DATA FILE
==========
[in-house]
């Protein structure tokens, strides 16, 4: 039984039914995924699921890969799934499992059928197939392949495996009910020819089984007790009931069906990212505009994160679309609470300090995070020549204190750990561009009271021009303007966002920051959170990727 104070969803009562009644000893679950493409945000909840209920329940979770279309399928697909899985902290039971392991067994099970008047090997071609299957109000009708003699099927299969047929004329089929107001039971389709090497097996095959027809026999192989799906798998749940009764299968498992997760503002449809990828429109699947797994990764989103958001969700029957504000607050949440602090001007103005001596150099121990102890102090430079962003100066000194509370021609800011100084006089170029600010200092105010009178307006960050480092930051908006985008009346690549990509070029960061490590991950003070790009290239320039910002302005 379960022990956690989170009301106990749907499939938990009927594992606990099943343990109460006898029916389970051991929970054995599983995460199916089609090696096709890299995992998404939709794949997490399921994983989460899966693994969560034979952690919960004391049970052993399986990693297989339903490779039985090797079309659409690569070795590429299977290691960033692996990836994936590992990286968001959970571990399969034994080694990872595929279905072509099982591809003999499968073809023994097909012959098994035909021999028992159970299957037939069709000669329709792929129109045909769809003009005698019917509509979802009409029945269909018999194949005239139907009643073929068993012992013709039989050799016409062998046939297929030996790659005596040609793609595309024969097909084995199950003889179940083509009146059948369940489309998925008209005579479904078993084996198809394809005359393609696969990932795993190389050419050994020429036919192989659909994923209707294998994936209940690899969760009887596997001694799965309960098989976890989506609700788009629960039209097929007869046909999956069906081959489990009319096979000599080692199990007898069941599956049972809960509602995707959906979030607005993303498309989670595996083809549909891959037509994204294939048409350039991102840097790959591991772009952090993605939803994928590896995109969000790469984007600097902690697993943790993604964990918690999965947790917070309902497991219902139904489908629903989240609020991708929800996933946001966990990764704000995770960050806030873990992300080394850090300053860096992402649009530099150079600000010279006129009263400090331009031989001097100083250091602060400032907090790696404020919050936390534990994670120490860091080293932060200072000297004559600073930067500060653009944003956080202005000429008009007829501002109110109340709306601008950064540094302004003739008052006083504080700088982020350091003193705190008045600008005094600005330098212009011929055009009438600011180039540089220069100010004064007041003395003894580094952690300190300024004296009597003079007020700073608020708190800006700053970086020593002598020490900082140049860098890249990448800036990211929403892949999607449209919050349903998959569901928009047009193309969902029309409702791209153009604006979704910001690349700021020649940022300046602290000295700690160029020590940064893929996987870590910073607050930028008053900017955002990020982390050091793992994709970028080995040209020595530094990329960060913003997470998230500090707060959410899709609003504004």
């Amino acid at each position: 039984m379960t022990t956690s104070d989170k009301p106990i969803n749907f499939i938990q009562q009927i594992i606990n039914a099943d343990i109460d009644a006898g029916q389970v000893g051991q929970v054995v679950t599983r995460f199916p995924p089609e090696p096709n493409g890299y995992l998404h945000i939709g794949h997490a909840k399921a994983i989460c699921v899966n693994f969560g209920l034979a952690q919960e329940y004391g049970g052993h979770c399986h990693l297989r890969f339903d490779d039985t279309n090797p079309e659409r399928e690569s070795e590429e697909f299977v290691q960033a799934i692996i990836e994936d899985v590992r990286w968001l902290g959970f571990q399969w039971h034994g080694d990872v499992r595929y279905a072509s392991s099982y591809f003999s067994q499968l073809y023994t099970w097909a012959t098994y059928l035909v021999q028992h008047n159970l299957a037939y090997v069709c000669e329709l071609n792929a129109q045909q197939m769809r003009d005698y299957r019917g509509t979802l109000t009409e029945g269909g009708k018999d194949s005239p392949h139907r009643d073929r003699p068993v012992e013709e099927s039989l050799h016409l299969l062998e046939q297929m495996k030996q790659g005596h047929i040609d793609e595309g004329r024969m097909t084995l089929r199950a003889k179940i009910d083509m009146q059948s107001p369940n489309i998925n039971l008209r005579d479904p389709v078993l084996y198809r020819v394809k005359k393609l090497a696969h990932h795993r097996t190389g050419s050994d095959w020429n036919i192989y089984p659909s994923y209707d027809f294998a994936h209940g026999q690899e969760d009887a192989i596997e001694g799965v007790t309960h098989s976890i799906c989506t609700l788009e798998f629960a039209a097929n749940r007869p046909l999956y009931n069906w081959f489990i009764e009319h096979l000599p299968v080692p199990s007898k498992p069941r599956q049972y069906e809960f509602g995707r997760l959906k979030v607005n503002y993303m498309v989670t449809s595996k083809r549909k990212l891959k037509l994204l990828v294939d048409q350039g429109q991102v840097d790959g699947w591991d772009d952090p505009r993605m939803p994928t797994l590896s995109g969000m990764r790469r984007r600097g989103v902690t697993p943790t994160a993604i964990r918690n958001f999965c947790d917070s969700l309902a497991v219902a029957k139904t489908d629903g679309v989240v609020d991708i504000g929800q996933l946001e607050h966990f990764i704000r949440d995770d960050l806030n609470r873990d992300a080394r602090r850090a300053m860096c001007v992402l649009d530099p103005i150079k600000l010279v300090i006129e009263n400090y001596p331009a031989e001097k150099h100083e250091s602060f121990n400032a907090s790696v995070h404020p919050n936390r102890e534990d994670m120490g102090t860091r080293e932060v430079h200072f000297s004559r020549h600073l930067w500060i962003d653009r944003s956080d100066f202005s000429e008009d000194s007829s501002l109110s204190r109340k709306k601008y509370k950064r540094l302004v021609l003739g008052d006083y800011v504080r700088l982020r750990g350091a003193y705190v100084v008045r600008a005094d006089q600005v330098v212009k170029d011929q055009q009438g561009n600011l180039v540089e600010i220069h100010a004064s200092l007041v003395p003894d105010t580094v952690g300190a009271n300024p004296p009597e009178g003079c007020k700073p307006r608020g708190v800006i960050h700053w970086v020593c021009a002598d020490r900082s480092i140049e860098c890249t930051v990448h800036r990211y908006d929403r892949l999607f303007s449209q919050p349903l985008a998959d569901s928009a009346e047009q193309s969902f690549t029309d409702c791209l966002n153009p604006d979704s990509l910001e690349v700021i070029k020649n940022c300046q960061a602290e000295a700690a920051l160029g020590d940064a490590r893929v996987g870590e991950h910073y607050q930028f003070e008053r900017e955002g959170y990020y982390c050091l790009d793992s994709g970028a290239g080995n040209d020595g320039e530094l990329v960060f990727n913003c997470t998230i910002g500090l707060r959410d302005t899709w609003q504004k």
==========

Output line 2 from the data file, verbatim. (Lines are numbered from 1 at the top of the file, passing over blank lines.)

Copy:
């Protein structure tokens, strides 16, 4: 039984039914995924699921890969799934499992059928197939392949495996009910020819089984007790009931069906990212505009994160679309609470300090995070020549204190750990561009009271021009303007966002920051959170990727 104070969803009562009644000893679950493409945000909840209920329940979770279309399928697909899985902290039971392991067994099970008047090997071609299957109000009708003699099927299969047929004329089929107001039971389709090497097996095959027809026999192989799906798998749940009764299968498992997760503002449809990828429109699947797994990764989103958001969700029957504000607050949440602090001007103005001596150099121990102890102090430079962003100066000194509370021609800011100084006089170029600010200092105010009178307006960050480092930051908006985008009346690549990509070029960061490590991950003070790009290239320039910002302005 379960022990956690989170009301106990749907499939938990009927594992606990099943343990109460006898029916389970051991929970054995599983995460199916089609090696096709890299995992998404939709794949997490399921994983989460899966693994969560034979952690919960004391049970052993399986990693297989339903490779039985090797079309659409690569070795590429299977290691960033692996990836994936590992990286968001959970571990399969034994080694990872595929279905072509099982591809003999499968073809023994097909012959098994035909021999028992159970299957037939069709000669329709792929129109045909769809003009005698019917509509979802009409029945269909018999194949005239139907009643073929068993012992013709039989050799016409062998046939297929030996790659005596040609793609595309024969097909084995199950003889179940083509009146059948369940489309998925008209005579479904078993084996198809394809005359393609696969990932795993190389050419050994020429036919192989659909994923209707294998994936209940690899969760009887596997001694799965309960098989976890989506609700788009629960039209097929007869046909999956069906081959489990009319096979000599080692199990007898069941599956049972809960509602995707959906979030607005993303498309989670595996083809549909891959037509994204294939048409350039991102840097790959591991772009952090993605939803994928590896995109969000790469984007600097902690697993943790993604964990918690999965947790917070309902497991219902139904489908629903989240609020991708929800996933946001966990990764704000995770960050806030873990992300080394850090300053860096992402649009530099150079600000010279006129009263400090331009031989001097100083250091602060400032907090790696404020919050936390534990994670120490860091080293932060200072000297004559600073930067500060653009944003956080202005000429008009007829501002109110109340709306601008950064540094302004003739008052006083504080700088982020350091003193705190008045600008005094600005330098212009011929055009009438600011180039540089220069100010004064007041003395003894580094952690300190300024004296009597003079007020700073608020708190800006700053970086020593002598020490900082140049860098890249990448800036990211929403892949999607449209919050349903998959569901928009047009193309969902029309409702791209153009604006979704910001690349700021020649940022300046602290000295700690160029020590940064893929996987870590910073607050930028008053900017955002990020982390050091793992994709970028080995040209020595530094990329960060913003997470998230500090707060959410899709609003504004």